In April last year, Reverend Rene Robert, a Franciscan priest in St. Augustine, was found shot to death in Augusta, Georgia. Steven Murray, a repeat offender who was being helped by Robert, was charged with killing him. Under Georgia's laws, Murray could face the death penalty for his crime. Allegedly, he kidnapped Robert, stuffed him into the trunk and drove him to Augusta before shooting him multiple times.
Robert did not believe in the death penalty. He made his wishes clear in a legal document he signed 20 years prior to his death. He knew he could potentially die as a result of a violent crime, because he did work with offenders. His views are outlined in this document, and he did not want his death resulting in the capital punishment of another.
Although the Catholic Church once supported capital punishment, in 1997, Pope John Paul II called for an end to supporting the death penalty. In Robert's case, the bishop of the diocese has collected more than 7,000 signatures petitioning the Georgia district attorney to honor the wishes of the deceased. To date, the DA has not made a decision about whether Murray will face the death penalty.
Although the debate over capital punishment is much more complex than can be handled in just a few paragraphs, these two statements about the morality of the death penalty help to shape the dialogue. The statements are from two different reports, both published in 2016.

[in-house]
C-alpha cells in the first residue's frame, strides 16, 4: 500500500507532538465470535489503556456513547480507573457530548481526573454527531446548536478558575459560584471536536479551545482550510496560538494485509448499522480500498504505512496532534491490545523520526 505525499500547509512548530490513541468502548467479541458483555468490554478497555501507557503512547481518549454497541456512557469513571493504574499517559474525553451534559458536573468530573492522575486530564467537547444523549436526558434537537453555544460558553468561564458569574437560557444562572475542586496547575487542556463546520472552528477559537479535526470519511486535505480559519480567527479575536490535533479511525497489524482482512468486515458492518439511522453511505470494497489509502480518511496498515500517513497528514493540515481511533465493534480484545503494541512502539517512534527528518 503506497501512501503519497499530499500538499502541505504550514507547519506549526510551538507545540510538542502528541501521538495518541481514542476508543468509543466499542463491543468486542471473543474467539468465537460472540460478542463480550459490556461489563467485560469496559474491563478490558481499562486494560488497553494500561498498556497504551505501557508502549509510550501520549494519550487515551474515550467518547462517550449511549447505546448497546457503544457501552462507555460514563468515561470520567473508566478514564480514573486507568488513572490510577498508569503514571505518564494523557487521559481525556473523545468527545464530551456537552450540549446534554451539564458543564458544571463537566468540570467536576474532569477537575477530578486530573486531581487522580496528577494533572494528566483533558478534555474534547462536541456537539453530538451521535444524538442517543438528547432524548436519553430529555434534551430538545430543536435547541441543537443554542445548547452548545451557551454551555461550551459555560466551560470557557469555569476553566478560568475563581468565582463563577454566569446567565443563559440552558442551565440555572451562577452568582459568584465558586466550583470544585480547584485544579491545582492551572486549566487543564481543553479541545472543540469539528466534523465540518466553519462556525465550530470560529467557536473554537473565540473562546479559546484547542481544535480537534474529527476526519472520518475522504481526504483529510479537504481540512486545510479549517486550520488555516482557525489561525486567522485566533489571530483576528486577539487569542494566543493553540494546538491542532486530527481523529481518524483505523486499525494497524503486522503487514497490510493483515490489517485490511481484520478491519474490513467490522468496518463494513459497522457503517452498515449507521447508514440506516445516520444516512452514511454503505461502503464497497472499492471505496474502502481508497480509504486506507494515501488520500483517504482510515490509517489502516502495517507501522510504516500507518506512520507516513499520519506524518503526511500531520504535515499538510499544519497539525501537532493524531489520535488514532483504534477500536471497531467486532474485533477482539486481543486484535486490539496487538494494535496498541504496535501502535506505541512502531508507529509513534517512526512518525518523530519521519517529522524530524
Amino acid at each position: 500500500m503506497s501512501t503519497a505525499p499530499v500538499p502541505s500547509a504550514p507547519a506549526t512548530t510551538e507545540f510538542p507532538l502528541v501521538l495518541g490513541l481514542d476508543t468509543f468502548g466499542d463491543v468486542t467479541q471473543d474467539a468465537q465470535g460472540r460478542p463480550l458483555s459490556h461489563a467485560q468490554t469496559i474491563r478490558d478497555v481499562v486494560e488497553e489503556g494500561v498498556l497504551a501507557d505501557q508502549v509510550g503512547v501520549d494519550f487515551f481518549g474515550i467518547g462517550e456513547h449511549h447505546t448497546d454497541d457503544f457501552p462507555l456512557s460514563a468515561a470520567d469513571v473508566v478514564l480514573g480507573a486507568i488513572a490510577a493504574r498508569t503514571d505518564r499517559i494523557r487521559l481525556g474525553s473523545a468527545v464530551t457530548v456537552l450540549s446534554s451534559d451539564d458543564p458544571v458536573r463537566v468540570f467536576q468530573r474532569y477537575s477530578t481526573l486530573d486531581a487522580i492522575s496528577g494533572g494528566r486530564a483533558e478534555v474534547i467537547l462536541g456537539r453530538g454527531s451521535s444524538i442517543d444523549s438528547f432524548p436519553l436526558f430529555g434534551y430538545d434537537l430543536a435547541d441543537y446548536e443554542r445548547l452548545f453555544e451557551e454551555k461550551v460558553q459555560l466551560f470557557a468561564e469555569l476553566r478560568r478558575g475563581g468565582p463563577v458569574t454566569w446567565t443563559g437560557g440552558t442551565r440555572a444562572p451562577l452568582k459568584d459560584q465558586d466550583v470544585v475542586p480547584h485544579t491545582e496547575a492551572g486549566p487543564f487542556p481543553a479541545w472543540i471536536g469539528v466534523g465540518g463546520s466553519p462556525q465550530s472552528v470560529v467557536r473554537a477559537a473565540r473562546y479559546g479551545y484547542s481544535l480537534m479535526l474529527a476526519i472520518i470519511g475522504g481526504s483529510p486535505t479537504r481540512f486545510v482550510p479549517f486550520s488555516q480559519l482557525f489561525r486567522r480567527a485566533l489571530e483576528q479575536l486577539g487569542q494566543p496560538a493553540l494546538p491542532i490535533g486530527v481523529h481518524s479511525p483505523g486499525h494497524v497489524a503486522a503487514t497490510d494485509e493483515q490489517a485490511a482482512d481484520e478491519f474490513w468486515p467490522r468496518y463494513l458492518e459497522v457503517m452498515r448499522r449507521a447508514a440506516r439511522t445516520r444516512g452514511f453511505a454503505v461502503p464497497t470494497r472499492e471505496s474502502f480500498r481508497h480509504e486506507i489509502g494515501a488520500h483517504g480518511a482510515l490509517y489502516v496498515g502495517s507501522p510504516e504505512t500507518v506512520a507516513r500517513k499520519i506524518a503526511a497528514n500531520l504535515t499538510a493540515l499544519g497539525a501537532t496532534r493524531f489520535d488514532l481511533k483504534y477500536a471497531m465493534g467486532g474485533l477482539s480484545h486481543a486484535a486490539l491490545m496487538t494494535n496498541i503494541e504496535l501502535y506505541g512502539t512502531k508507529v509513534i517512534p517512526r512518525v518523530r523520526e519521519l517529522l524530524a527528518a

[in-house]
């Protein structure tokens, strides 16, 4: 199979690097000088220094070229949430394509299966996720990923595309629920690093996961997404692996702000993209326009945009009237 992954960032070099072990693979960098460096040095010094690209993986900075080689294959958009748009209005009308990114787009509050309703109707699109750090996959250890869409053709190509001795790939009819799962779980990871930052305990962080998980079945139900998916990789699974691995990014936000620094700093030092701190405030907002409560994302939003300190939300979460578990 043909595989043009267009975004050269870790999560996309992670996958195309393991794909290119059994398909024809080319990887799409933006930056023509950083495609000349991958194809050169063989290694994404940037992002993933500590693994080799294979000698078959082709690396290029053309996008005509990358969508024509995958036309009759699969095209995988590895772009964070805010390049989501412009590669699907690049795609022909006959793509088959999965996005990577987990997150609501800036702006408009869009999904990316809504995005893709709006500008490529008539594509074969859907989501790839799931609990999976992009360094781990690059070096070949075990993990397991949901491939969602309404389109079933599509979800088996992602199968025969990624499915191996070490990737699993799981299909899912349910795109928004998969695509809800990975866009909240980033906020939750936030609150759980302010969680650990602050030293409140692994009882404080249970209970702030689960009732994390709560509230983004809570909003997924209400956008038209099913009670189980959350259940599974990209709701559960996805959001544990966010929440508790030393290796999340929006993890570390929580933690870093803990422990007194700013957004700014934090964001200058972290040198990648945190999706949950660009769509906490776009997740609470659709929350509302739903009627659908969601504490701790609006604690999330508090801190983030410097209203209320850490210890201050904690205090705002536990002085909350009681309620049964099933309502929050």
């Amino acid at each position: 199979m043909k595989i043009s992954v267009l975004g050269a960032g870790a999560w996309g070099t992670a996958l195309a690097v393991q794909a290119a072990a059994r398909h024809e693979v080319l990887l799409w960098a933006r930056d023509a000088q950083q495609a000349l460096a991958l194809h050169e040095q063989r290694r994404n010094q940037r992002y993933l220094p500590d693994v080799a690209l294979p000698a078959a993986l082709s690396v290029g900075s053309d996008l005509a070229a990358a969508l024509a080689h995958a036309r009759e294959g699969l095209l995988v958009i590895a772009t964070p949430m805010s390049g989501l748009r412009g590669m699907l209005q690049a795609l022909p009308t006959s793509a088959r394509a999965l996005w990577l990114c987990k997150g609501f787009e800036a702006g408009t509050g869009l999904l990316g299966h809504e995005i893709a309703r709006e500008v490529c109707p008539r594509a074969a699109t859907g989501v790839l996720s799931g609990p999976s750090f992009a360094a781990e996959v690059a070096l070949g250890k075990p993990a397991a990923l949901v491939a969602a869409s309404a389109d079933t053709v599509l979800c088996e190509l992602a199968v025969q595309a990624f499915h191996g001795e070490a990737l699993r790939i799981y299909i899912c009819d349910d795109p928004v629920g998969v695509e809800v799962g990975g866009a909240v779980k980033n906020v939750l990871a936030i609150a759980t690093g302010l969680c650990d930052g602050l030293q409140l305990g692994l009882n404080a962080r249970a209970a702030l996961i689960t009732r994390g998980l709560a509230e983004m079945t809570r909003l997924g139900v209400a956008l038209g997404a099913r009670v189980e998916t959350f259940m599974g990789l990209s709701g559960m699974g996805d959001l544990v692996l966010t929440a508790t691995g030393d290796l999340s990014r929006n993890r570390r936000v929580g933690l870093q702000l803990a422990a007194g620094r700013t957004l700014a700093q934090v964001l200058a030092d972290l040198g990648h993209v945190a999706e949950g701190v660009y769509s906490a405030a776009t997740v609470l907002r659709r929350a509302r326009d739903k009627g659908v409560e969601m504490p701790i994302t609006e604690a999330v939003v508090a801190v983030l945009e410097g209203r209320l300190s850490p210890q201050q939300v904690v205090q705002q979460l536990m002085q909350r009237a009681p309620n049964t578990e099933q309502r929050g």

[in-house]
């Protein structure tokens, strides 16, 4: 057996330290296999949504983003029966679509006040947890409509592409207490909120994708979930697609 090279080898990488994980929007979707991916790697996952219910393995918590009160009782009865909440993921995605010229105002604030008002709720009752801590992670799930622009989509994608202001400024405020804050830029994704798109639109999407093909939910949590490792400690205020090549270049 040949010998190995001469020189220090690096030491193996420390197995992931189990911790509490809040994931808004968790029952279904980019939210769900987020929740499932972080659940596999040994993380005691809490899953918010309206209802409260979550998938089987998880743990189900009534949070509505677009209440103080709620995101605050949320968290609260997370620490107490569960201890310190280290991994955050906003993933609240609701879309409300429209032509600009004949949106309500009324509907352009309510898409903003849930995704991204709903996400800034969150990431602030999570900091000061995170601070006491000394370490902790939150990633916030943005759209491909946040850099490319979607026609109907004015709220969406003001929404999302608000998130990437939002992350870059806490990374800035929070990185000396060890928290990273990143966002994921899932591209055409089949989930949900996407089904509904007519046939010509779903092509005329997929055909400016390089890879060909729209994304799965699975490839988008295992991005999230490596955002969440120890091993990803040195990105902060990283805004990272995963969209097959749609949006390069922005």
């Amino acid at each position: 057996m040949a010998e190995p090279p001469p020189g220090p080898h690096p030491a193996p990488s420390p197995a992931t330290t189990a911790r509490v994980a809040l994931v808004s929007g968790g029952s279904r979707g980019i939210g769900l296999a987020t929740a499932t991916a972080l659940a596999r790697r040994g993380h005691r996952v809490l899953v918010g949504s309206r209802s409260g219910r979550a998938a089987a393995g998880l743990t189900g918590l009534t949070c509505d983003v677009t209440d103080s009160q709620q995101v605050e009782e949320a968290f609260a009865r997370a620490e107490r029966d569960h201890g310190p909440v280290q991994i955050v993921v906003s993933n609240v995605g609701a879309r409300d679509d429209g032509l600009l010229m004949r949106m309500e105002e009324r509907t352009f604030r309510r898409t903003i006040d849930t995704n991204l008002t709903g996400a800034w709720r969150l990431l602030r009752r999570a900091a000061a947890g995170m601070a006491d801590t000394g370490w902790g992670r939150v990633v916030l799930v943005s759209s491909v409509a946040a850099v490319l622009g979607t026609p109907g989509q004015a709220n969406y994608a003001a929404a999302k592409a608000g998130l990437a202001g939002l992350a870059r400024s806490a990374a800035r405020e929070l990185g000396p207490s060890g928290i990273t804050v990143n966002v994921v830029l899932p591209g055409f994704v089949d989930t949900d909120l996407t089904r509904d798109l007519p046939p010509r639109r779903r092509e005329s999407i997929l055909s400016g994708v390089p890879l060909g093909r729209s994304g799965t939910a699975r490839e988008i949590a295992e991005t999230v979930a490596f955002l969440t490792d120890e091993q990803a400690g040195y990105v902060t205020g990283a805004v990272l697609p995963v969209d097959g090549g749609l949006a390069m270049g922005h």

"[W]e reserve the death penalty in the United States for the most heinous murders and the most brutal and conscienceless murderers. This is not, as some critics argue, a kind of state-run lottery that randomly chooses an unlucky few for the ultimate penalty from among all those convicted of murder. Rather, the capital punishment system is a filter that selects the worst of the worst..."
Edward Fesar, PhD
Against the Death Penalty
"Since I retired from corrections in 2010, my mission has been to persuade people that capital punishment is a failed policy. America should no longer accept the myth that capital punishment plays any constructive role in our criminal justice system. It will be hard to bring an end to the death penalty, but we will be a healthier society as a result."
Semon Frank Thompson, former superintendent of the Oregon State Penitentiary
The other arguments include debates about the constitutionality of capital punishment. Some believe that the death penalty is not a deterrent to crime. There is another question about retribution. Are victims of a crime entitled to revenge, and should revenge include capital punishment? Does this make society as bad as the criminal?
Invariably, the debate over irrevocable mistakes comes up when talking about capital punishment. Have innocent people been executed? In the last few years, Americans have seen many people set free when their innocence was proven after conviction. Defendants confess under coercion.
Another topic that is debated in the capital punishment issue is that of cost. Does it cost more for the death penalty or for life in prison? Some believe that the death penalty leads criminals to plead guilty for a sentencing recommendation of life imprisonment instead of potentially facing the death penalty at trial.
Where Do You Stand?
The death penalty debate is going to continue in the United States. Could you be as magnanimous as Robert's diocese and hold to your views when a loved one is murdered? Robert was helping Murray and Murray turned on him. It takes a great deal of fortitude to stand up for your convictions, even when it hits so close to home. When you know what you stand for, you can remain firm no matter what.